25. 25.
    Jung, C., D’Souza, K., Epureanu, B.I.: Nonlinear amplitude approximation for bilinear systems. J. Sound Vib. 333(13), 2909–19 (2014)CrossRefGoogle Scholar
  26. 26.
    Kim, T.C., Rook, T.E., Singh, R.: Super- and sub-harmonic response calculations for a torsional system with clearance nonlinearity using the harmonic balance method. J. Sound Vib. 281(3–5), 965–993 (2005)CrossRefGoogle Scholar
  27. 27.
    Ma, O., Wang, J.: Model order reduction for impact-contact dynamics simulations of flexible manipulators. Robotica 25(04), 397–407 (2007)CrossRefGoogle Scholar
  28. 28.
    Newmark, N.M.: A method of computation for structural dynamics. J. Eng. Mech. 85(EM3), 67–94 (1959)Google Scholar
  29. 29.
    O’Callahan, J., Avitabile, P., Riemer, R.: System equivalent reduction expansion process (SEREP). In: Proceedings of the 7th International Modal Analysis Conference, pp. 29–37. Las Vegas, NV (1989)Google Scholar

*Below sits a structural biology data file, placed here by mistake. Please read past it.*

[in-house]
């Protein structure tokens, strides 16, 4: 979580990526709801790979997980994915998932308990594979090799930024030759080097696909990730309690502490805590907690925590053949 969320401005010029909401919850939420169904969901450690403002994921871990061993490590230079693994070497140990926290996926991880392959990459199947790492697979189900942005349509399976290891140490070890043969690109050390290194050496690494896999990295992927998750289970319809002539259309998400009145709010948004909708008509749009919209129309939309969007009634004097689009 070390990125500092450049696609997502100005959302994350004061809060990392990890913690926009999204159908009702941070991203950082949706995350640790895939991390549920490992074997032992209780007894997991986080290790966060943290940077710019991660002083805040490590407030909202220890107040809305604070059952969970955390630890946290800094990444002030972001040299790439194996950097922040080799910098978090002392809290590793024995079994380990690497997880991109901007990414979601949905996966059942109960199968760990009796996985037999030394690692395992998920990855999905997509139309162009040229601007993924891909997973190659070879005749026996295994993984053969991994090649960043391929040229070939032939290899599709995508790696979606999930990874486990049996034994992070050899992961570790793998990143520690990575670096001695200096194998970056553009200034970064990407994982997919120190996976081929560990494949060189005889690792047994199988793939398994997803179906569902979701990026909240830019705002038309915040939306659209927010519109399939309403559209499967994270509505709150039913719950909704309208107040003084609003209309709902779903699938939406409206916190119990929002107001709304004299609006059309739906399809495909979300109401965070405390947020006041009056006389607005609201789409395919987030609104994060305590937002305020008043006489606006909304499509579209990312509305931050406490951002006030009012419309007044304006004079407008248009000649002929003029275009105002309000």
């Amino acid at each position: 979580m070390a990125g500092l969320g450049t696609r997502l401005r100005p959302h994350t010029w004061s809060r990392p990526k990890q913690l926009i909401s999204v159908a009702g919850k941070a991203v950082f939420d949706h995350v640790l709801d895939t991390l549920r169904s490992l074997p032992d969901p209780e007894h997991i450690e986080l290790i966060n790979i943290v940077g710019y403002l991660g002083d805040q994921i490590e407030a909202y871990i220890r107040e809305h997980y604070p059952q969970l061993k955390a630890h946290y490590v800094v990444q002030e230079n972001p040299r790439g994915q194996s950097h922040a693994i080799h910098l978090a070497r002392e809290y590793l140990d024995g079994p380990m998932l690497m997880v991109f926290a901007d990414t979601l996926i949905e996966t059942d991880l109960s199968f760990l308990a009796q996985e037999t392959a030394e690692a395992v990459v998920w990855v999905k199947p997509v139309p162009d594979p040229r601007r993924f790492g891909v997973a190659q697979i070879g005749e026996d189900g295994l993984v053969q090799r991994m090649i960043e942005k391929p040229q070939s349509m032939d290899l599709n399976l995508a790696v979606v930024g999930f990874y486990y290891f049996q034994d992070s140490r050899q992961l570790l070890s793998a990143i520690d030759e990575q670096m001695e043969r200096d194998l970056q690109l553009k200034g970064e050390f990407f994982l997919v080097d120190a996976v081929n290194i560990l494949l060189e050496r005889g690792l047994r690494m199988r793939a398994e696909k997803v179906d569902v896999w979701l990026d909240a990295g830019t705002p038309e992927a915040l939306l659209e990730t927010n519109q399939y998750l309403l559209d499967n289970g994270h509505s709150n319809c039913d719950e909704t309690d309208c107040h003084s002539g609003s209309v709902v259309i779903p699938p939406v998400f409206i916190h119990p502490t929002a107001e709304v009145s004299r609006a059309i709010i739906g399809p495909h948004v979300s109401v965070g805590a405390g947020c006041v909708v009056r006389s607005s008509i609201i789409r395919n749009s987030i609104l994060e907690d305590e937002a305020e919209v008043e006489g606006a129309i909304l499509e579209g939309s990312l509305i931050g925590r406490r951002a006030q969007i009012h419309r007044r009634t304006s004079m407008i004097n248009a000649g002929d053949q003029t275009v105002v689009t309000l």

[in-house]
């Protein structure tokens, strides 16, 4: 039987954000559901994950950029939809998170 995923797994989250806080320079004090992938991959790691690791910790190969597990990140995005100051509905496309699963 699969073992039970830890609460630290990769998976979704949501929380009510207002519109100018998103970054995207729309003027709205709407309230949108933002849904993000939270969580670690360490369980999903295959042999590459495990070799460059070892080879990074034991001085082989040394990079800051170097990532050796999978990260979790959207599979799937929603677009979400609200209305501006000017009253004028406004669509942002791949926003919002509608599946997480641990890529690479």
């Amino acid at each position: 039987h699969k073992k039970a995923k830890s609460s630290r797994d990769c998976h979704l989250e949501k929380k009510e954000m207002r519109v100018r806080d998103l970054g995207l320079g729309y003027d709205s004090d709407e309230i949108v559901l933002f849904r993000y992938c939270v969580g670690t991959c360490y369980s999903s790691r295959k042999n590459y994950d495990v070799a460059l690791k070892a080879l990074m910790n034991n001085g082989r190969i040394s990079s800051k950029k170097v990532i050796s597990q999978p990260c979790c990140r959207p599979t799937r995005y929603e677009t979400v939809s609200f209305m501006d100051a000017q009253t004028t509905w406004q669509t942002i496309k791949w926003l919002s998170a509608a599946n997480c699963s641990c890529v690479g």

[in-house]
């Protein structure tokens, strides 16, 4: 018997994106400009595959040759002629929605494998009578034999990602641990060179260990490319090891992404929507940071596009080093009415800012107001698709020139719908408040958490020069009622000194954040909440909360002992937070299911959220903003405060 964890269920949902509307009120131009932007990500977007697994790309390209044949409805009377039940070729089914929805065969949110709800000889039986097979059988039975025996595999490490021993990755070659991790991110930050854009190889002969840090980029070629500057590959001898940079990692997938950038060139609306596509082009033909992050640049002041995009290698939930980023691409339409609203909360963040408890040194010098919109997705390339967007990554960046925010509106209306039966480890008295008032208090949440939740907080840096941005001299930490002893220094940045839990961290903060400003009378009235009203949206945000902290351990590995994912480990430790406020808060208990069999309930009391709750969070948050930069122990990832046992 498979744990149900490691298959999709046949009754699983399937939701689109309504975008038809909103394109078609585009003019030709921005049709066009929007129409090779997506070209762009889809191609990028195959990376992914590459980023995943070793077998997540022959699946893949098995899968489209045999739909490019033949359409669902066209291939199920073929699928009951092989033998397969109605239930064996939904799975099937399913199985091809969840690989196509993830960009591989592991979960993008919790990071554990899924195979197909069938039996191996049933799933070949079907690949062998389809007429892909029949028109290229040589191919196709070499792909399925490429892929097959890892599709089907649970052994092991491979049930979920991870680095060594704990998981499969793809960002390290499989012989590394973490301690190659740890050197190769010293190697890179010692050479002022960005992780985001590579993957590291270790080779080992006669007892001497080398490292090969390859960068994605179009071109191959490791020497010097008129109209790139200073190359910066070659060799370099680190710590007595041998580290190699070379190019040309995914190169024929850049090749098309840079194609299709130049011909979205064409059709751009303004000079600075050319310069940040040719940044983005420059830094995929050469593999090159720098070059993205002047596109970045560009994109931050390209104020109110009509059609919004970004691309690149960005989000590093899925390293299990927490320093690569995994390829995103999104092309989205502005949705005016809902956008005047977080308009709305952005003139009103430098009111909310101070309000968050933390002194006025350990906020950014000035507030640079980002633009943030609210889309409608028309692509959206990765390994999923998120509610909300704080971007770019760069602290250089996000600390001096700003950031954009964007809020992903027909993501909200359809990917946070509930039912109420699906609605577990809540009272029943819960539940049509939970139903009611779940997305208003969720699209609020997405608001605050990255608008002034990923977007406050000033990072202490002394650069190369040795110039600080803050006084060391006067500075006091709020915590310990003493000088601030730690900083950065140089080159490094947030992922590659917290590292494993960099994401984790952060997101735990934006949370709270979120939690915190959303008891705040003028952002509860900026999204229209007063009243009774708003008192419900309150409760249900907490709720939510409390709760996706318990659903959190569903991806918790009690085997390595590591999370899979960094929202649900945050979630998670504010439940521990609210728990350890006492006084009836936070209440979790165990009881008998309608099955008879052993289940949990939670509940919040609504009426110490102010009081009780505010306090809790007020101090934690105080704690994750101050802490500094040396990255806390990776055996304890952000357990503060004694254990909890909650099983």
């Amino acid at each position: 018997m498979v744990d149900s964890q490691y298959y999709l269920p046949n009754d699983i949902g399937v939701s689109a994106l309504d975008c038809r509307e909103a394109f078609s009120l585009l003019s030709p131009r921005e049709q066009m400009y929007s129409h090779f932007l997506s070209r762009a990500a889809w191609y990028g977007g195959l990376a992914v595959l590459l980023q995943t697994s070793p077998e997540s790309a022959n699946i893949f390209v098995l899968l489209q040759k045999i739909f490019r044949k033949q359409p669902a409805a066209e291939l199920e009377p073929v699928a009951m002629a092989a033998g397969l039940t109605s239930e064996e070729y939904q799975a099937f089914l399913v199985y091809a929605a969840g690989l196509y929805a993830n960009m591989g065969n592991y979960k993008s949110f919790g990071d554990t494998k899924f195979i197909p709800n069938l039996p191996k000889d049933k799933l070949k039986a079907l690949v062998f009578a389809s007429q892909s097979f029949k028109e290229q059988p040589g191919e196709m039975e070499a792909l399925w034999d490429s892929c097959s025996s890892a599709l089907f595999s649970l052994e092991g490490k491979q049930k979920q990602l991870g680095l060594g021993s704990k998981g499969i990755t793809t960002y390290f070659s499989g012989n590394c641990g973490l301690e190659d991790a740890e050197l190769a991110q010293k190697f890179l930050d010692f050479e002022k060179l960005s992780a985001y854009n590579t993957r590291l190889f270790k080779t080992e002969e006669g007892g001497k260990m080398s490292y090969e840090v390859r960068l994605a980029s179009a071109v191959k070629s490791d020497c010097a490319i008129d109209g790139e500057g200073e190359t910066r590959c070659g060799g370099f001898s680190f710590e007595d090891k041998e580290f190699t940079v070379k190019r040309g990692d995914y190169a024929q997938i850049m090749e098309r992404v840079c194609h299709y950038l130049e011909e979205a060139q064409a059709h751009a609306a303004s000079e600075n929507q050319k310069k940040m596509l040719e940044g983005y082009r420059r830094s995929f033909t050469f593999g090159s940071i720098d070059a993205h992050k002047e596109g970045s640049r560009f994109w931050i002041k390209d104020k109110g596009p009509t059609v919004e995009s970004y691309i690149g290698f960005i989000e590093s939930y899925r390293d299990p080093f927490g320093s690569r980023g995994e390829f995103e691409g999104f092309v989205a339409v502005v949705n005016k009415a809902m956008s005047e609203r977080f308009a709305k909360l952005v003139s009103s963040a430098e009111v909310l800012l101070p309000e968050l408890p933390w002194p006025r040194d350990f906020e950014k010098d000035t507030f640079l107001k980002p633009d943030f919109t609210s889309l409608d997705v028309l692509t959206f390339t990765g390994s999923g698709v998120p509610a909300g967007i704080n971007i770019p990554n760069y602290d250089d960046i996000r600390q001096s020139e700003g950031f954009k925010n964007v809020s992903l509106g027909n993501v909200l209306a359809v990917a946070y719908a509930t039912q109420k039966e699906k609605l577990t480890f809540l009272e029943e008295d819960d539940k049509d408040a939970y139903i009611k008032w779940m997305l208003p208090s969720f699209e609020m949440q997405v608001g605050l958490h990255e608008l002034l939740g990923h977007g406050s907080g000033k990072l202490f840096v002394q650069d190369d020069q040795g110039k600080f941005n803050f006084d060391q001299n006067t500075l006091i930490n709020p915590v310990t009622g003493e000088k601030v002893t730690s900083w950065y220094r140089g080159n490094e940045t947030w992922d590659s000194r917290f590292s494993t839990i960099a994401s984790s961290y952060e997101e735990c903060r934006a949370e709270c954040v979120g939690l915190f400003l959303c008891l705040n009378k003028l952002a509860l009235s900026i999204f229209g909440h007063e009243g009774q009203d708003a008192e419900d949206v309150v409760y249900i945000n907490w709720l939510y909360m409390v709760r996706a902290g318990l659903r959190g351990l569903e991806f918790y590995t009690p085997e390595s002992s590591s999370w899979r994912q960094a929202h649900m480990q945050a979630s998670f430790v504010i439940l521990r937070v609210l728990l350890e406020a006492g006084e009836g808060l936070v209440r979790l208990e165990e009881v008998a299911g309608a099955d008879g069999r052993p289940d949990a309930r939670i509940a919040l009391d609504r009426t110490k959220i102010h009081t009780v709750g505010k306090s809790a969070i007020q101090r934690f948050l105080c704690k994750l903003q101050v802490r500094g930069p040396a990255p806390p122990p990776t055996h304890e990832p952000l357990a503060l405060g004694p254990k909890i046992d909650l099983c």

30. 30.
    Poudou, O.: Modeling and analysis of the dynamics of dry-friction-damped structural systems. Ph.D. thesis, The University of Michigan (2007)Google Scholar
  31. 31.
    Sairajan, K.K., Aglietti, G.S.: Robustness of system equivalent reduction expansion process on spacecraft structure model validationi. AIAA J. 50(11), 2376–2388 (2012)CrossRefGoogle Scholar
  32. 32.
    Saito, A., Castanier, M.P., Pierre, C.: Estimation and veering analysis of nonlinear resonant frequencies of cracked plates. J. Sound Vib. 326(3–5), 725–739 (2009). doi: 10.1016/j.jsv.2009.05.009 CrossRefGoogle Scholar
  33. 33.
    Saito, A., Castanier, M.P., Pierre, C., Poudou, O.: Efficient nonlinear vibration analysis of the forced response of rotating cracked blades. J. Comput. Nonlinear Dyn. Trans. ASME 4(1), 011005 (2009)CrossRefGoogle Scholar